Family still split on Wall Street Journal sale

NEW YORK - In the coming days the future of The Wall Street Journal will be determined by a fractious, sprawling family descended from an early owner of Dow Jones & Co.

The Bancroft family - many of whom aren't even named Bancroft - have been deeply divided over whether to accept a $5 billion takeover offer from media baron Rupert Murdoch. But with Dow Jones' board now in favor of a deal, the pressure is on them to make up their minds quickly.

The next step in the process comes Monday, when family members are expected to meet to hear a full briefing on the general deal terms that Dow Jones' board signed off on late Tuesday. Then, they'll take several days to think it over.

If enough of them commit to the deal to satisfy News Corp., then the outcome of the months-long process is largely assured, with several other procedural steps left to take including final approval by the boards of both companies and a shareholder vote at Dow Jones.

All along, the hardest factor to predict has been the Bancrofts. They initially rebuffed Murdoch's approach in early May, only to reverse themselves later. They insisted on and received a commitment from News Corp. to create a committee with the power to approve or deny changes in the top editorial positions at the paper.

And even after all that, serious rifts among their ranks remained. Two key family members who are also board members continued to seek alternatives to Murdoch in the final stages of the process.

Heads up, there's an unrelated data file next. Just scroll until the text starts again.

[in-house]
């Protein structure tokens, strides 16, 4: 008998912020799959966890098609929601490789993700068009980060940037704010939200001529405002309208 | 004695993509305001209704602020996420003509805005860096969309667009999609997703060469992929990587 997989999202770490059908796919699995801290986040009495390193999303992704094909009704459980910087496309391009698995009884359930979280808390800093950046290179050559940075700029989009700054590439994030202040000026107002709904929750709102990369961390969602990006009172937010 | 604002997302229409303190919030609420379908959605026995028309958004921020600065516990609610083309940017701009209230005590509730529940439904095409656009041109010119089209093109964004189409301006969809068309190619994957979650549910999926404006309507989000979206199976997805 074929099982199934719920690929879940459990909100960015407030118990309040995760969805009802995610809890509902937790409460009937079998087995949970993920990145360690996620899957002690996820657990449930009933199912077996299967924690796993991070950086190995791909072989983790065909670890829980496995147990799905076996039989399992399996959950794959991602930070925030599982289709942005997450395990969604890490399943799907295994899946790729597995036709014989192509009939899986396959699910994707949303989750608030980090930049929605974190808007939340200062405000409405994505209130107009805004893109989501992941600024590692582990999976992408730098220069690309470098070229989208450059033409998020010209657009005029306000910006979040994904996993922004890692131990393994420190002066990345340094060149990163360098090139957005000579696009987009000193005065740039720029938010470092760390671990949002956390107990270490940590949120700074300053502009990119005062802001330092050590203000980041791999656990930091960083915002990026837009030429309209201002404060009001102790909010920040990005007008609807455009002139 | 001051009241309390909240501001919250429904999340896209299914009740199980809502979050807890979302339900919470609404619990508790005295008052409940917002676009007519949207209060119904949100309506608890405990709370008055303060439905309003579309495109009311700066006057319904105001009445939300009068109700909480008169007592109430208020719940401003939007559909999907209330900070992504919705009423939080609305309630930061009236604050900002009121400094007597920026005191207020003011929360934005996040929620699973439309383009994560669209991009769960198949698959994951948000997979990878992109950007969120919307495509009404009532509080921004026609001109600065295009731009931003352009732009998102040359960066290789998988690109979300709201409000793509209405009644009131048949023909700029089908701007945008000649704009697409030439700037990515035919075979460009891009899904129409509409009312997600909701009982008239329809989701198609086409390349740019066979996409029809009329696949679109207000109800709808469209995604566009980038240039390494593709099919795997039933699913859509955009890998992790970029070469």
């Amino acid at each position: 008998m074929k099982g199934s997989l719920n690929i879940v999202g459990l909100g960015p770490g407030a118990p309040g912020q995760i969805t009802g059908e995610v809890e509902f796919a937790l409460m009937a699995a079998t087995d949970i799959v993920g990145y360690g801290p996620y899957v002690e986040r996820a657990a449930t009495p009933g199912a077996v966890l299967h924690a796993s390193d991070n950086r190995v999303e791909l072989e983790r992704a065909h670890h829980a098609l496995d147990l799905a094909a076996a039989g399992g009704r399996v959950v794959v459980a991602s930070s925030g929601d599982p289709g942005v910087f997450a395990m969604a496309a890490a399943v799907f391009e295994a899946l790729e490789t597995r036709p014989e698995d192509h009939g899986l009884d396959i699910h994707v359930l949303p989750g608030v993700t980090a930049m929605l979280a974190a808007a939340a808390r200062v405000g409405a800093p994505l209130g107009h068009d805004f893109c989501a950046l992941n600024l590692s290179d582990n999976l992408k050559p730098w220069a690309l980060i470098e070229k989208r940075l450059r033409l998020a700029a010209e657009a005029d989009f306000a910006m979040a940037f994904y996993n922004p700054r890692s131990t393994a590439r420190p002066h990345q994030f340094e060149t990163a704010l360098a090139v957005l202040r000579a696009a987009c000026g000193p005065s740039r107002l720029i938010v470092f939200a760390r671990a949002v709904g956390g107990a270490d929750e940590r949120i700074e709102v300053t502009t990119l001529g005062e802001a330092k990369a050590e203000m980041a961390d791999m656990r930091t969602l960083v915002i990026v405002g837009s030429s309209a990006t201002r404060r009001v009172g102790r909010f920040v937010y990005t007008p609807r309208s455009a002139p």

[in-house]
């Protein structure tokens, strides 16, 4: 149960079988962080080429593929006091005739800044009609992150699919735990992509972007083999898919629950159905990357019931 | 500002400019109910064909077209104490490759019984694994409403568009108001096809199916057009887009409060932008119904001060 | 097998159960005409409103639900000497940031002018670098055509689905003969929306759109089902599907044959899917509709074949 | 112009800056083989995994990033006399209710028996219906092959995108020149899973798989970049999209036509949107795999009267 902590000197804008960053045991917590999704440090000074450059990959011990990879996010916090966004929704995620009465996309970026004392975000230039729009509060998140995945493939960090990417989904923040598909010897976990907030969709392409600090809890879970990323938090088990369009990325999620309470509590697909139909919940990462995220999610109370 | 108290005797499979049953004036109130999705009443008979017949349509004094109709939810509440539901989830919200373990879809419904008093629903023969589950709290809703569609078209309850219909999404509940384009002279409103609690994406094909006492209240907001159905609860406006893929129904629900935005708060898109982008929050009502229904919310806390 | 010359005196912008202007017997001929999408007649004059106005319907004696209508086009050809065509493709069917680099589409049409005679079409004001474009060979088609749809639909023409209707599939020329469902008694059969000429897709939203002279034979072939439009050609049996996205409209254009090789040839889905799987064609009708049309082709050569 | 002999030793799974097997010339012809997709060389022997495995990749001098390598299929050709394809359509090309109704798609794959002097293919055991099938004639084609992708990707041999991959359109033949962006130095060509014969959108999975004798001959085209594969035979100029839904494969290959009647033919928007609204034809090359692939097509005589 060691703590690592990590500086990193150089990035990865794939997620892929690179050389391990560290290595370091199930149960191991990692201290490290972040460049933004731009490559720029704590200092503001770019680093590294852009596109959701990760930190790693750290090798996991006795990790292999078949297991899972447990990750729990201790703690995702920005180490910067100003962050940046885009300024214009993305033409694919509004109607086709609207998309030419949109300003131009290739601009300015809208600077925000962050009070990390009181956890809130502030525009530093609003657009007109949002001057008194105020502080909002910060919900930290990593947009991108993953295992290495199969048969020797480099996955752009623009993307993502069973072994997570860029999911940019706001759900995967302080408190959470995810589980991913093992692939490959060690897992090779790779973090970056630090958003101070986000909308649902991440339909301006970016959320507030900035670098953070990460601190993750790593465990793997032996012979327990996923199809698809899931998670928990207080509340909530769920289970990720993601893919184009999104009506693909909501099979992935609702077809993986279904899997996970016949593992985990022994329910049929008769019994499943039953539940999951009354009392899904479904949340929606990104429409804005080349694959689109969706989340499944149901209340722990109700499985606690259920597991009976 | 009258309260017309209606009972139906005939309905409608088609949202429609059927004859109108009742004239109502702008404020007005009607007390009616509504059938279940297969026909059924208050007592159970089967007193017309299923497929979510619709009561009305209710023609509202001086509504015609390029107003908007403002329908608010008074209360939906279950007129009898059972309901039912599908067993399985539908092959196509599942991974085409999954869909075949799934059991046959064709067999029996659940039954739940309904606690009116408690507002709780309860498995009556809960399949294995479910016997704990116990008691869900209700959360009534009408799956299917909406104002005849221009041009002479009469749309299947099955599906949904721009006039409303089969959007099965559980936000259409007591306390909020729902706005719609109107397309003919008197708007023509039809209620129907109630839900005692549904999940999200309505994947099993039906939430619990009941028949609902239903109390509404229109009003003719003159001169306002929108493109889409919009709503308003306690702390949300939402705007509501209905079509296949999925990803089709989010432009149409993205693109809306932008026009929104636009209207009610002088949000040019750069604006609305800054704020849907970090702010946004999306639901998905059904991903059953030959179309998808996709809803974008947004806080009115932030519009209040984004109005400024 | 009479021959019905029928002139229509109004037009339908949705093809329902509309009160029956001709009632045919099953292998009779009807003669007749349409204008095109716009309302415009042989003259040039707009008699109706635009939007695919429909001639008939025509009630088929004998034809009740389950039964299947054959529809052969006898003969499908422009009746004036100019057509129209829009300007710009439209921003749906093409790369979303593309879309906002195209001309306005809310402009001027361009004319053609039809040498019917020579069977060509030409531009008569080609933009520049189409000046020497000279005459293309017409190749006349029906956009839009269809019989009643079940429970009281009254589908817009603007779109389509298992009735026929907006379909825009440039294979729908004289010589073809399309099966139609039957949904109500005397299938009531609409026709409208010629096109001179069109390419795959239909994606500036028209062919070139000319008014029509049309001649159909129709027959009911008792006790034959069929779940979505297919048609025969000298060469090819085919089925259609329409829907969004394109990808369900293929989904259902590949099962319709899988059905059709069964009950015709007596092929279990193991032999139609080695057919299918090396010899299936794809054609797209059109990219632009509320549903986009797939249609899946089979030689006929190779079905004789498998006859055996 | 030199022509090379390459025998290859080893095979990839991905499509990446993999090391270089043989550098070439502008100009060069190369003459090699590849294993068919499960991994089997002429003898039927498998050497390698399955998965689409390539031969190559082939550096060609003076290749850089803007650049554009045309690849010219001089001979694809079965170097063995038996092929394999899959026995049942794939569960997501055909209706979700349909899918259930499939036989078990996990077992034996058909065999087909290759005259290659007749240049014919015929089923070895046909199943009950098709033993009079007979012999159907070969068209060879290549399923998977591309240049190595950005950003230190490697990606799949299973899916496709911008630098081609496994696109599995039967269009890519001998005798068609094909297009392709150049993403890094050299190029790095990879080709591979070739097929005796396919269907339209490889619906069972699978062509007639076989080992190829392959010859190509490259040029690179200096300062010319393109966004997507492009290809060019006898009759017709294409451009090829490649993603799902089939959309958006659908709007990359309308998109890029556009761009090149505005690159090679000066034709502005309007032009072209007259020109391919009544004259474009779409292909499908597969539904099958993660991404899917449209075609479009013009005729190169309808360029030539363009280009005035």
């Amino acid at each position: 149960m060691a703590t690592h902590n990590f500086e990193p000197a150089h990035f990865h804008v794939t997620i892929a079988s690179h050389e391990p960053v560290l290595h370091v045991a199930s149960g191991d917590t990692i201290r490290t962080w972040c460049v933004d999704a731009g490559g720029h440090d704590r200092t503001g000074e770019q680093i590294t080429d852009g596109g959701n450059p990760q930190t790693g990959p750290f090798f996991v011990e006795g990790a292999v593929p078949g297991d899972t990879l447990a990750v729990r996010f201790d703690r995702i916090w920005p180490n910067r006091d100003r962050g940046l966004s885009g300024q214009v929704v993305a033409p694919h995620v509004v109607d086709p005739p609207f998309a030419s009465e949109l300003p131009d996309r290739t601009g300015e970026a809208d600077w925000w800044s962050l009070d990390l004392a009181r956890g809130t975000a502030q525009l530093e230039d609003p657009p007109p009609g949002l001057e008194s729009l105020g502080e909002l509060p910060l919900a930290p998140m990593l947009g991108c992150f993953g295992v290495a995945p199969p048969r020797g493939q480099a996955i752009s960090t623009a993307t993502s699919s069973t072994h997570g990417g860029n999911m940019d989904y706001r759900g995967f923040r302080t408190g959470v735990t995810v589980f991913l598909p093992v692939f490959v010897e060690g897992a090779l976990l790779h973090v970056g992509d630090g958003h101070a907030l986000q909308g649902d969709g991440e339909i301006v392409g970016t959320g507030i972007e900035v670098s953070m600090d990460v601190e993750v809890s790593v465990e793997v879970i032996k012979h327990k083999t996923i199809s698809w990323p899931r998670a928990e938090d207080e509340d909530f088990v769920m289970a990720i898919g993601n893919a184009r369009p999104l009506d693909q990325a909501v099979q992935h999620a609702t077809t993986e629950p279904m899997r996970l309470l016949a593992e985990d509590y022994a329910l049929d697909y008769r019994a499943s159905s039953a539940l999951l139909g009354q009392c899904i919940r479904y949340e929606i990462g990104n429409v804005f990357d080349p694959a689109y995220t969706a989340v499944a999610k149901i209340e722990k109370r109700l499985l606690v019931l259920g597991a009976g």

One of them, Christopher Bancroft, has said he opposes selling to Murdoch. The Journal reported late Tuesday that he left a board meeting that evening where a decision was eventually made to support the deal.

A Dow Jones spokeswoman declined to comment on a Wall Street Journal report Wednesday that the Securities and Exchange Commission intends to file civil charges against Dow Jones board member David Li as part of an insider trading investigation. An SEC spokesman declined to confirm or deny any such plans.

The Bancrofts collectively control about 64 percent of Dow Jones' shareholder vote, even though they only own about 25 percent of the company, thanks to a special class of shares that have ten votes each versus one vote for every common share.

With most of the non-Bancroft shares likely to approve Murdoch's offer of $60 per share - which represents a rich premium of 65 percent over the stock price when the offer became public - Murdoch only needs roughly half of the Bancroft family block to side with him to win Dow Jones.

Murdoch has said concerns he would meddle with the Journal's coverage are unwarranted.

Murdoch has long wanted to own the Journal, which wields tremendous clout on Wall Street and has a history of outstanding journalism. Murdoch has said he would invest in the Journal's online and overseas operations and use Dow Jones' resources to help build a business-themed cable news channel that would rival General Electric Co.'s highly profitable CNBC network.